The RIF was disappointed, as his business venture had clearly failed. He was silent for a few minutes. Then he spoke. "Reb Yousef, forget about the Esroigim. They are silly looking fruit anyway. Can I interest you in buying real estate in New York? America has not been discovered yet, but believe me, in about 1,000 years you will make an absolute killing!" And with that the RIF was able to make a handsome return on his travel investment.

Rabboisai, when will peace come? This is indeed a Shailah long asked by Klal Yisroel, even in the centuries when there was no large presence in Eretz Yisroel. And since the dawn of modern settlement, we have failed to achieve peace: First in the pre State era, then at the time of Independence, and even now, when we have a strong army and large population.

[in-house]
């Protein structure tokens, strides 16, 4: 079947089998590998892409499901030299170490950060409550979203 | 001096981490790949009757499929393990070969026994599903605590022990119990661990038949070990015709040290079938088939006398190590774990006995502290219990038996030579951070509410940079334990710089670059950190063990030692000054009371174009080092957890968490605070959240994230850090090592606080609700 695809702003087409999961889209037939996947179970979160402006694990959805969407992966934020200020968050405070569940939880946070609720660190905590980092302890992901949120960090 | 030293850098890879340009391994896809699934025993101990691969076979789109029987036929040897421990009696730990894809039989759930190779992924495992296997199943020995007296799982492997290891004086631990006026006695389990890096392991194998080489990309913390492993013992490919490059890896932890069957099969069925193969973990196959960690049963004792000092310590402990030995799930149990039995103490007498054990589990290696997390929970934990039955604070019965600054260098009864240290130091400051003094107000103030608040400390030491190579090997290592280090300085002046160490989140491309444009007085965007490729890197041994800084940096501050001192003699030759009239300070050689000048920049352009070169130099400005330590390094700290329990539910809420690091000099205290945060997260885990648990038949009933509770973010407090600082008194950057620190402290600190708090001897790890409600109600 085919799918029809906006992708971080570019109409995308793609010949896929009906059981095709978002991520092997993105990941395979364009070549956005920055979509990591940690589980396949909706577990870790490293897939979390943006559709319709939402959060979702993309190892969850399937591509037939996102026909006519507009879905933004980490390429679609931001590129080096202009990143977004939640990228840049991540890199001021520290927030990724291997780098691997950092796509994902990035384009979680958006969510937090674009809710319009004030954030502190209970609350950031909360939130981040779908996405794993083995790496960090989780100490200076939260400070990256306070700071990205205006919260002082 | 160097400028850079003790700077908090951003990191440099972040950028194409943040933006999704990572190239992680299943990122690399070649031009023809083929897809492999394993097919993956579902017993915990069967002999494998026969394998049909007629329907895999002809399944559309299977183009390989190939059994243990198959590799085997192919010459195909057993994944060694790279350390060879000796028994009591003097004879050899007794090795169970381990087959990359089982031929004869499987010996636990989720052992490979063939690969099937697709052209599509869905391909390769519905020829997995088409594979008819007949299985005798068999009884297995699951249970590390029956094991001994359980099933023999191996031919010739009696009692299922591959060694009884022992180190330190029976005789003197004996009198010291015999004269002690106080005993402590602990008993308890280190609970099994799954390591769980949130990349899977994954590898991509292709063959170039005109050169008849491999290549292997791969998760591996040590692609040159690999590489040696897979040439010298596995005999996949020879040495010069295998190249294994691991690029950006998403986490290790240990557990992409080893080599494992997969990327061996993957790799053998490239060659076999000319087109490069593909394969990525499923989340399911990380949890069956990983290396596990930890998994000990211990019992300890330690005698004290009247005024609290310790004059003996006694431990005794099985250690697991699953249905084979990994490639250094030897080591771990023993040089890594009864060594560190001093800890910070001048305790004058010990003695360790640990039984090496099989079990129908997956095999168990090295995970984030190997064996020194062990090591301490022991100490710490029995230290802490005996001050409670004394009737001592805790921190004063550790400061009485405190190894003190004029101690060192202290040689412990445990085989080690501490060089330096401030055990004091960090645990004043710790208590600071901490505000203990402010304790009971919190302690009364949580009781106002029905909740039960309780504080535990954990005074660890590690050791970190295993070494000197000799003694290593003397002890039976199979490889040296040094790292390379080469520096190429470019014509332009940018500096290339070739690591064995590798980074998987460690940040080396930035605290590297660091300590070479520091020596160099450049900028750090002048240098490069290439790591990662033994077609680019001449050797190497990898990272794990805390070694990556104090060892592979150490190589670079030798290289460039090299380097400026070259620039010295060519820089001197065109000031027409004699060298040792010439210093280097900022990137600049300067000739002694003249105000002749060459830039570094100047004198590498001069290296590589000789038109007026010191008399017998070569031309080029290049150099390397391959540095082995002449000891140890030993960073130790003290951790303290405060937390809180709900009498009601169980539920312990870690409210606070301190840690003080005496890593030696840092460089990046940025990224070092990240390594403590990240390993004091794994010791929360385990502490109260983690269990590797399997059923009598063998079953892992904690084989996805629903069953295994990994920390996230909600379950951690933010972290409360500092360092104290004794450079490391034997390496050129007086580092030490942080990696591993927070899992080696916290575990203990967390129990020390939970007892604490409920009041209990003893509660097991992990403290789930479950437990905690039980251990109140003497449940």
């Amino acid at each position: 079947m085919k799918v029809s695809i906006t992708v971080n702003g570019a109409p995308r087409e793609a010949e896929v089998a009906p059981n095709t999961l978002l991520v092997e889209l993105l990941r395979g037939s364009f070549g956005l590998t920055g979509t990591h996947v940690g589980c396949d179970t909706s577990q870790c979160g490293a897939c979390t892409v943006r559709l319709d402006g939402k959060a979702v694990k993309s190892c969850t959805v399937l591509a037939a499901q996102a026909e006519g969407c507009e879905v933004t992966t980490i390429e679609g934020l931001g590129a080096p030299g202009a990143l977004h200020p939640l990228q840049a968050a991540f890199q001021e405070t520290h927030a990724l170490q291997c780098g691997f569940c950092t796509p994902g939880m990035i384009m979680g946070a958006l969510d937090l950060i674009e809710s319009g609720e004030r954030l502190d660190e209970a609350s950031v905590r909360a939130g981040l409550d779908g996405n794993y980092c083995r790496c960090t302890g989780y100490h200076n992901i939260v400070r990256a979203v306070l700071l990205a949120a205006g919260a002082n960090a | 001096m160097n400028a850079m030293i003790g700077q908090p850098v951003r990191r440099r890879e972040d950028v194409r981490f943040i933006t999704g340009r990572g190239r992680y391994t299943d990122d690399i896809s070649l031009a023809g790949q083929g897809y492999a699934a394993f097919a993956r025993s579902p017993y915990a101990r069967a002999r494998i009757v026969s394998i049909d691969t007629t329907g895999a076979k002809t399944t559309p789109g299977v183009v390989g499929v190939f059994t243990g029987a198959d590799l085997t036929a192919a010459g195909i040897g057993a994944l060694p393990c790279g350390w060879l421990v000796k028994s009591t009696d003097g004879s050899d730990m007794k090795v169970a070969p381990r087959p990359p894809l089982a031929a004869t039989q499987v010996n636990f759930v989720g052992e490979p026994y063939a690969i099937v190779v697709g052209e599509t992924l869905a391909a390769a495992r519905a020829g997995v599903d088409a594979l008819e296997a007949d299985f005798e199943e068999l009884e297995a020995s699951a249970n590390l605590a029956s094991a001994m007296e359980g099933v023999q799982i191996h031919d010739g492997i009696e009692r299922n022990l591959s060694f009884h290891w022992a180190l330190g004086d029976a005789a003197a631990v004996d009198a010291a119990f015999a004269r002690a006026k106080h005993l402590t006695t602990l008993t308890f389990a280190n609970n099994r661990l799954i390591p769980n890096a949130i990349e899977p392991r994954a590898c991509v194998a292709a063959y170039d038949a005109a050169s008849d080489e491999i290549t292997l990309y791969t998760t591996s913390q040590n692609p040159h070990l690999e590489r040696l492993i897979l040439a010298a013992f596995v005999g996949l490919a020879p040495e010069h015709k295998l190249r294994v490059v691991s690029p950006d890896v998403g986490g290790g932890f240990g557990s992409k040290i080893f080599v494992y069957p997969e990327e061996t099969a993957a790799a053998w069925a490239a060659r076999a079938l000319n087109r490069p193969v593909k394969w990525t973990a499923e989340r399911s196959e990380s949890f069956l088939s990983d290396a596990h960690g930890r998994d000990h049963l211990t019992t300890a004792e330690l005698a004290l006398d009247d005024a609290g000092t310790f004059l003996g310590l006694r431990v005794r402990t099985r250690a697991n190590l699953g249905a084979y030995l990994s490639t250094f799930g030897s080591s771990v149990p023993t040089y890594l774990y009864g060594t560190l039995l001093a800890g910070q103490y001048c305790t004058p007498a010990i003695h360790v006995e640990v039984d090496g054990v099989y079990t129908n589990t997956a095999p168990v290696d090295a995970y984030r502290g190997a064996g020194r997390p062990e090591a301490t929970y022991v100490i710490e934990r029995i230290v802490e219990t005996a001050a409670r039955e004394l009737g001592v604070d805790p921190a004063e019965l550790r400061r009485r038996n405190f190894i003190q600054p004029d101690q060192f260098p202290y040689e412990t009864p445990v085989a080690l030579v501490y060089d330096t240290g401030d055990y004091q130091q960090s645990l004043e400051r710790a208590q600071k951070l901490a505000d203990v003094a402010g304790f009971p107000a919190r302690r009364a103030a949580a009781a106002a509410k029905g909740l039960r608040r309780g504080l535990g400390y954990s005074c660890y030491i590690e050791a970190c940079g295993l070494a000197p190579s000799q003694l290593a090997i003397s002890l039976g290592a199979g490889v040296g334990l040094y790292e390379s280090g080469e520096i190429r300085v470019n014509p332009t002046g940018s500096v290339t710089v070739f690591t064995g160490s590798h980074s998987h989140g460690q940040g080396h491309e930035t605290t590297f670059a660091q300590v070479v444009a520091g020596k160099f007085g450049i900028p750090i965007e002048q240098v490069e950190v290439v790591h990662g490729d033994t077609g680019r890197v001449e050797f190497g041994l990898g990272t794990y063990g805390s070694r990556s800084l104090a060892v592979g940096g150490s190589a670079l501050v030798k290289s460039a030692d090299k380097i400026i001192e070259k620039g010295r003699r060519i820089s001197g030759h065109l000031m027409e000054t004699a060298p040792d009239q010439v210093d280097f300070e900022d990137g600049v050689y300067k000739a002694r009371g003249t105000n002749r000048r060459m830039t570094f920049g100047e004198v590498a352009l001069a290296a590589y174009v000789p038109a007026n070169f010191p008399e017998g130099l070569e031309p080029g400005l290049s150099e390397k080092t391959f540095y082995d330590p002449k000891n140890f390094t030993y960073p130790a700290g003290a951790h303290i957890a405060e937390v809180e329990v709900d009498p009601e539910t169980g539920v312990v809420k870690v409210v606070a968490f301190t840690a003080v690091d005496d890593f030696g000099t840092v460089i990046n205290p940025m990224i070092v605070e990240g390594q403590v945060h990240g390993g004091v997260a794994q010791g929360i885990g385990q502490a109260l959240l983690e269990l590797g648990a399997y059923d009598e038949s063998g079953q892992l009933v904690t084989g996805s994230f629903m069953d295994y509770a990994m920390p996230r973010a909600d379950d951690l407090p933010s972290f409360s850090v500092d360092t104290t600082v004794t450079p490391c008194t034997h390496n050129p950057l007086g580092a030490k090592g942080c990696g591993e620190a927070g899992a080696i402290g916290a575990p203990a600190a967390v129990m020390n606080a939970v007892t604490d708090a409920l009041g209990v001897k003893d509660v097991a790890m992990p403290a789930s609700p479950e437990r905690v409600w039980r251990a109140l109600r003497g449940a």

I would like to suggest that we have been all wrong in the way we have pursued peace. We have tried using secular visionaries like Herzl, secular Zionists like Weizman and Ben Gurion, shrewd strategists like Eshkol and Meir, traditionalists like Begin, moderates like Rabin and Peres, and conservatives like Sharon and Netanyahu. They were founders, men and women of letters, people with political experience and military background. But they lacked the core skills required to negotiate a long term agreement that was advantageous to the Jewish People. They meant well, they tried their best, and had genuine achievements, but they could not deliver the ultimate prize. We have a secure State, but no peace. It is like getting a good massage, but no "happy ending".